Though women were aware of the star rating and energy-efficiency stickers seen on refrigerators and ACs, it was at a lower rate compared to male respondents of the study. Women were also less familiar with the specifics of AC brands and features, which also reflected in the say they had in the choice of ACs, the study said.
"Differentiated roles of men and women in decision-making calls for a differentiated communication strategy. Awareness campaigns and interventions targeted specifically for women can be helpful towards more informed and effective participation of women in cooling energy efficiency," said Anna Agarwal, a co-author of the study and a fellow at CPR.
How policy makers can help make informed choices
Rising consumption can allow policy makers to instil energy-efficient choices and low-carbon behaviours, said Agarwal. "How ACs are used also provides opportunities for low-carbon behaviours. Since the most common use of the AC is during the night when people sleep, time-of-day pricing could also help lower the afternoon and night-time peak demand. Along with focussing on AC consumption it is equally relevant to emphasise, understand and encourage the prevalent role of non-air conditioning-based cooling. Recovering and promoting passive cooling alternatives from building design, shading, vegetation and myriad other ways will be core to meeting future cooling needs in a low-carbon manner."
Time-of-day pricing offers different power tariffs for at various times during the day and night, in order to manage peak demand for electricity, among other things. For instance, in Delhi, non-domestic users pay different tariffs for electricity during peak and off-peak hours, as per the latest tariff schedule for 2020-21. Peak hours, between 2 p.m. and 5 p.m. and 10 p.m. and 1 a.m., attract a 20% surcharge.
Projected demand for cooling and scope for energy efficiency
The countrywide data on AC consumption also reveal that the demand for space cooling is going to rise fast in the coming decades and will have a direct bearing on energy demand as well as emissions of greenhouse gases, the study said.
Only 8% of Indian households currently have room ACs; this, however, is predicted to grow to 40% in less than 20 years and over 300 million residential ACs expected to be purchased in this period, as per ICAP. By 2100, the developing world, driven by China, India and Indonesia, is expected to contribute to a 33-fold rise in global energy demand due to AC use, said this 2019 report by the international NGO Sustainable Energy for All.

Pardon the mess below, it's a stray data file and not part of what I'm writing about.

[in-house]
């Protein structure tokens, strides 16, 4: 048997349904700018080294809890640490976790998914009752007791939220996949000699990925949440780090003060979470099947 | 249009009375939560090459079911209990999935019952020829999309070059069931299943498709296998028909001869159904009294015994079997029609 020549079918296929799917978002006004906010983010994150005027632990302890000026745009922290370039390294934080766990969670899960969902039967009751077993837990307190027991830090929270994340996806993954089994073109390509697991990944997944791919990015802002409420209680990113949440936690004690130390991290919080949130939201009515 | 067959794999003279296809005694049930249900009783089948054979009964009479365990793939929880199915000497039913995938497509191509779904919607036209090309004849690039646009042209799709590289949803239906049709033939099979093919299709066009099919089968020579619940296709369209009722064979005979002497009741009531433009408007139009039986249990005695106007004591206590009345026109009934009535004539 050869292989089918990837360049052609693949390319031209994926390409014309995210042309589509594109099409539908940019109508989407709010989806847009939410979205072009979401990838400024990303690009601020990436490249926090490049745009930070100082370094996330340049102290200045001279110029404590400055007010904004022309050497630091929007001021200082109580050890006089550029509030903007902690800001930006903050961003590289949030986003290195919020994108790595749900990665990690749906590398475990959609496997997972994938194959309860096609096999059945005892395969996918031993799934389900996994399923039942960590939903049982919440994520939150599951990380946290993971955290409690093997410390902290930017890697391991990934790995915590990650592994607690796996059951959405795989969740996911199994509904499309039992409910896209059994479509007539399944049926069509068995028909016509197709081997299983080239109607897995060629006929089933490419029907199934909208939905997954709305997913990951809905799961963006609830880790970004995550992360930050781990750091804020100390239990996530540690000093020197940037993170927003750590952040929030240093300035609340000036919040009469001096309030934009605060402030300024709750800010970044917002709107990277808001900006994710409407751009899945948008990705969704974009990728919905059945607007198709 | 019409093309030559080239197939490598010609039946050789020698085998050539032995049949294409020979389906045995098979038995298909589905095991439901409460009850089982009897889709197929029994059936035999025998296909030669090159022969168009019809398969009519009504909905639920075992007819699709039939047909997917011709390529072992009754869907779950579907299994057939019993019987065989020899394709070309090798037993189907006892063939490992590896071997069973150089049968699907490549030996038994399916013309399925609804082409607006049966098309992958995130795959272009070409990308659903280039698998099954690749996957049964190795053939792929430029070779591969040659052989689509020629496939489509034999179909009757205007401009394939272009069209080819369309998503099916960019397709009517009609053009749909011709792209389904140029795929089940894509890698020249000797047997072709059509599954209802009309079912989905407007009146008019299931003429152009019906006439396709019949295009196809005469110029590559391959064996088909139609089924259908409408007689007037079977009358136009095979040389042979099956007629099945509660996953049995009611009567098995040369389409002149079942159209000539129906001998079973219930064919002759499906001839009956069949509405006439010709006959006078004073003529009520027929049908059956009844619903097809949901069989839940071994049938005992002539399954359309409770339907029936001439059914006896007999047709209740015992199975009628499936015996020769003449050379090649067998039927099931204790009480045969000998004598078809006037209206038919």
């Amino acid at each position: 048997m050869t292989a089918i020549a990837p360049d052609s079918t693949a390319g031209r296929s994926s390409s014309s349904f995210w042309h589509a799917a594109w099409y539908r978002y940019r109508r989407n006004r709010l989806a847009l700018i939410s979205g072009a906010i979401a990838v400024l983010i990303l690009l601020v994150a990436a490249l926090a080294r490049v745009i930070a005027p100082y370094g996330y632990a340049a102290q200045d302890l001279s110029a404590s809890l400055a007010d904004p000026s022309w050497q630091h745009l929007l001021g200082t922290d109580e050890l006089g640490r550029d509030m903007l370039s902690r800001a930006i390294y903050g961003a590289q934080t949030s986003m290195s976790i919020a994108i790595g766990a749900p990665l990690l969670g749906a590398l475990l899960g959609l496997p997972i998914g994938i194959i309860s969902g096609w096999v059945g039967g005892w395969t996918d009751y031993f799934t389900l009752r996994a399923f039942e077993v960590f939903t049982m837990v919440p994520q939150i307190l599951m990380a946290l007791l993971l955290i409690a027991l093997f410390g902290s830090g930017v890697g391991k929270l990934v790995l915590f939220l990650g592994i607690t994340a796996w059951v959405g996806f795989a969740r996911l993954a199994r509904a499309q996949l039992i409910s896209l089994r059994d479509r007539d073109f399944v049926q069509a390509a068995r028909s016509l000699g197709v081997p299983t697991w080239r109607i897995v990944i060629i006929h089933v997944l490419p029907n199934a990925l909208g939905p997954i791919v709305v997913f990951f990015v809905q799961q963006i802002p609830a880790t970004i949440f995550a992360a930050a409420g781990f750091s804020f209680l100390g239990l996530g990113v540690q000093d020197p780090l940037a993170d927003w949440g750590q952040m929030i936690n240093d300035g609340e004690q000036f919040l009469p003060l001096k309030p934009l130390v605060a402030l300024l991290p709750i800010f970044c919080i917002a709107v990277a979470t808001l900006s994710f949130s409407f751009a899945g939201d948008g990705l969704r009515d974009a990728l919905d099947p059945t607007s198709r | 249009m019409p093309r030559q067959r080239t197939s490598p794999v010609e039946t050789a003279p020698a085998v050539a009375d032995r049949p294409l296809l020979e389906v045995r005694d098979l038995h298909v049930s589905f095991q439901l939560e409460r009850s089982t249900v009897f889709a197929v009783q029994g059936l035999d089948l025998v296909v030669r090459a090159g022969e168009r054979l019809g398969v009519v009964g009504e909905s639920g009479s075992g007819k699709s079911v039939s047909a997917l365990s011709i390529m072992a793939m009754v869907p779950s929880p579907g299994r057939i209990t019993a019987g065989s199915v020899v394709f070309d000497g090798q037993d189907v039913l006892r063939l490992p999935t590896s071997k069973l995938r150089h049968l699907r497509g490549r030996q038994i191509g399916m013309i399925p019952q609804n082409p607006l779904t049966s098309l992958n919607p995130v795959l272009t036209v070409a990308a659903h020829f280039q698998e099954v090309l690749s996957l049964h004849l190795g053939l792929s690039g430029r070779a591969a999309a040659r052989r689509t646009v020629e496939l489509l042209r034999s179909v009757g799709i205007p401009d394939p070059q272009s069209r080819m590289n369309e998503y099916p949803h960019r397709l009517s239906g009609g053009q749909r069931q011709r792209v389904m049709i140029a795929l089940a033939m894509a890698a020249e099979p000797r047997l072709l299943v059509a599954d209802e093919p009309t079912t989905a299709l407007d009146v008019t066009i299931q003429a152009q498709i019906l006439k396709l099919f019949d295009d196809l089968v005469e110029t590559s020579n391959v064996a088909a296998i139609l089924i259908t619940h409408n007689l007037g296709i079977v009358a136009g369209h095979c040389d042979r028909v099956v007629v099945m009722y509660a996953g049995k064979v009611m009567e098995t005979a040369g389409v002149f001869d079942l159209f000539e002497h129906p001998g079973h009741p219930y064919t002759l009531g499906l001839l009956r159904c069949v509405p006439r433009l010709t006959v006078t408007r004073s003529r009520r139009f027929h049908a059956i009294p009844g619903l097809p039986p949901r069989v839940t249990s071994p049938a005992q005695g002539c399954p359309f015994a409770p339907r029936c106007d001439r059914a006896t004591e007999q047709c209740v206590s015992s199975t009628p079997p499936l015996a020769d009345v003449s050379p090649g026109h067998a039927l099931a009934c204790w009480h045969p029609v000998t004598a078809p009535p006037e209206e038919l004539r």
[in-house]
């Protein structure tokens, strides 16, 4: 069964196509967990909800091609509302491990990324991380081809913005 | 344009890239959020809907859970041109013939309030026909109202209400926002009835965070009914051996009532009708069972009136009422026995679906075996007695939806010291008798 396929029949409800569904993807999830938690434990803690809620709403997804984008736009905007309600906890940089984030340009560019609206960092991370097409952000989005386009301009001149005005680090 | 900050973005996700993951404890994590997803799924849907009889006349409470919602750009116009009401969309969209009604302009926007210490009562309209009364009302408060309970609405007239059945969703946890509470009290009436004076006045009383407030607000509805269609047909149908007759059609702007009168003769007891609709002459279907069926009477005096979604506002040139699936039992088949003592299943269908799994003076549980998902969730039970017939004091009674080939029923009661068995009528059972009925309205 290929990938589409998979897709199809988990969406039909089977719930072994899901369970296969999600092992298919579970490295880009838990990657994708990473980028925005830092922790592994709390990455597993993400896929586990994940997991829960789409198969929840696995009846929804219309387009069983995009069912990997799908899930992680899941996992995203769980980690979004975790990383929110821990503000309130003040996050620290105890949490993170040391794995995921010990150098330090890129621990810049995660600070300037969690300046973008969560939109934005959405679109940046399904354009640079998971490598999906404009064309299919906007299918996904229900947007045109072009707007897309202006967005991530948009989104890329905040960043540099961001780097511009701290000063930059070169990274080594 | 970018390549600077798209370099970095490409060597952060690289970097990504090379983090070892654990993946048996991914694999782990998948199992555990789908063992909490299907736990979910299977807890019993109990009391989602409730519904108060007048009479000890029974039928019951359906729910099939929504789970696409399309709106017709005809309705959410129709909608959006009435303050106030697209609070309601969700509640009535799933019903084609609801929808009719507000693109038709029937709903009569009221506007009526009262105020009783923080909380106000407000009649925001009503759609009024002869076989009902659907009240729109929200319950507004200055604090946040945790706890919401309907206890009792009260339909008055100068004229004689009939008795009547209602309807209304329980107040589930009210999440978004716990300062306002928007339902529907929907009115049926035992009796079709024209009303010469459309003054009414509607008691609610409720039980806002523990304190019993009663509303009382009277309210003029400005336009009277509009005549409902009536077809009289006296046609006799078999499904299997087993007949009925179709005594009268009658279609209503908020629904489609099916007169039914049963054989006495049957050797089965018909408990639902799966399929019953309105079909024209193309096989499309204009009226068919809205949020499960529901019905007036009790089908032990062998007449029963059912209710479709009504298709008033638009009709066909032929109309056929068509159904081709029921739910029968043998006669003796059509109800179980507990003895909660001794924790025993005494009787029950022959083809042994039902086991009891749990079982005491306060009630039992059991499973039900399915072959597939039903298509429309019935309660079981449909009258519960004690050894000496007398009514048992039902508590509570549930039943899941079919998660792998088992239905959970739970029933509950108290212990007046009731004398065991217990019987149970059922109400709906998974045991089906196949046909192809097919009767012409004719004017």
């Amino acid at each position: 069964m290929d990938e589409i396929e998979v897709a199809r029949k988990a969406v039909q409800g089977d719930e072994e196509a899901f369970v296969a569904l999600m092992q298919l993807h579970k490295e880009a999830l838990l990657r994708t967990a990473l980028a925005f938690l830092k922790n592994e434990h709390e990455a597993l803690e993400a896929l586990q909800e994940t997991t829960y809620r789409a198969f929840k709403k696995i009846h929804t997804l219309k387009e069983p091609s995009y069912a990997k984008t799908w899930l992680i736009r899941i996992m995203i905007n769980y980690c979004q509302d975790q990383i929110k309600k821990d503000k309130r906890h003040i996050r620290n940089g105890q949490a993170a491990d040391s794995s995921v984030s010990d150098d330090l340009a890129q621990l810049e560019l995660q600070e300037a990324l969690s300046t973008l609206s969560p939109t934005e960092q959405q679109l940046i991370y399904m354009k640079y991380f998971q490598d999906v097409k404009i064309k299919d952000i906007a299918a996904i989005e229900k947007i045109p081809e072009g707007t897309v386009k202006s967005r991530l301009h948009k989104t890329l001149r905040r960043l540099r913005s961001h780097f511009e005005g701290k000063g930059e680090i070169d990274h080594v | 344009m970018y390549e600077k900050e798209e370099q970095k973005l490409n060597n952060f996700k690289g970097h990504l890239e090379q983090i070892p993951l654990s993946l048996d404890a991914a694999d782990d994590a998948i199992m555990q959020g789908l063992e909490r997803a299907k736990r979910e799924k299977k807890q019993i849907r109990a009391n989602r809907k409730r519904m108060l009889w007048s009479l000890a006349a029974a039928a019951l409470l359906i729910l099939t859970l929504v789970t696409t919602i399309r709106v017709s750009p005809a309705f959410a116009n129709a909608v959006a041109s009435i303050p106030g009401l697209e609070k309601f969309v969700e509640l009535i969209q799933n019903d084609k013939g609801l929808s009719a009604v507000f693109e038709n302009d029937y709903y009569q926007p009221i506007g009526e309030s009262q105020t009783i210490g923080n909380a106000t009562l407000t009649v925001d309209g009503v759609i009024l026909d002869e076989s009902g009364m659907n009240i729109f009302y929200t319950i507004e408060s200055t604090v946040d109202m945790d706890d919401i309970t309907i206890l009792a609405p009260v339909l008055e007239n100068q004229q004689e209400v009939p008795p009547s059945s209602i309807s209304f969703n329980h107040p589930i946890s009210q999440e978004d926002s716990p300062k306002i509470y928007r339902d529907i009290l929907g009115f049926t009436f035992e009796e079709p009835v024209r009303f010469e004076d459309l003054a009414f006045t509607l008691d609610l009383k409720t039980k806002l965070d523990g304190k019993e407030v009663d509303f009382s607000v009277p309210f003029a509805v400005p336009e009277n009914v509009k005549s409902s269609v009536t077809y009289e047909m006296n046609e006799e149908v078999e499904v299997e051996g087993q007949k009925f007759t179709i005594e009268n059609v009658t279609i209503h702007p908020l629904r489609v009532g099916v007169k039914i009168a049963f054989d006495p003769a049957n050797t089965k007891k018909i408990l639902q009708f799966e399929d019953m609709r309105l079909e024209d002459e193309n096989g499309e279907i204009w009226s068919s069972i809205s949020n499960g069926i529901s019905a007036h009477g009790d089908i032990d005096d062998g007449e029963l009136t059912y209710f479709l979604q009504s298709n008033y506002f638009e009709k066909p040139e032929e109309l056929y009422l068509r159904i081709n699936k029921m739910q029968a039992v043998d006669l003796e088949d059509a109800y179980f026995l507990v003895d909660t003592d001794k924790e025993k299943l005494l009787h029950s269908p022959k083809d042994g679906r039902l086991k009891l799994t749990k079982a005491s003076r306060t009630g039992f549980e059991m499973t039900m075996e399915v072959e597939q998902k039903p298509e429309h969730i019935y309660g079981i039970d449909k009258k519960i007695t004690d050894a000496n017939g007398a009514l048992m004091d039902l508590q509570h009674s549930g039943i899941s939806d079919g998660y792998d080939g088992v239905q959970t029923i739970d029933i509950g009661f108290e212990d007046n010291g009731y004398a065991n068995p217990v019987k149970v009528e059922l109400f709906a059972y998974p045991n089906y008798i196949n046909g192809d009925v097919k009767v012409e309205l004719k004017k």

Thermal comfort and the choice of cooling devices has key environmental impacts in the form of energy demand and associated emissions, as well as the consumption and emission of hydrofluorocarbons (HFCs), a set of planet-warming greenhouse gases. The International Energy Agency has said that refrigeration and air-conditioning cause 10% of the global carbon emissions. However, India still has low access to cooling in comparison to the rest of the world.
The per capita energy consumed for space cooling in India is 69 kilowatt-hour (kWh) compared to the world average of 272 kWh, according to the ICAP 2019, which has outlined the country's cooling demands across sectors and means to provide sustainable cooling for the period of 2017-18 to 2037-38. In comparison to India, the per capita energy consumption for space cooling in the United States is 1,878 kWh and 152 kWh in Brazil, the ICAP said.
Given that India is likely to see a high demand in energy growth and cooling will be a major reason for it, understanding India's cooling transition is key to make the trajectory ahead sustainable, said Agarwal. "The energy and climate future of India carries implications not just for national objectives but also for global outcomes. This study moves beyond the purely technological emphasis on energy efficiency of ACs to factors like the structure of buildings, the influence of peers, the role of awareness campaigns in contributing to the efficient use of cooling."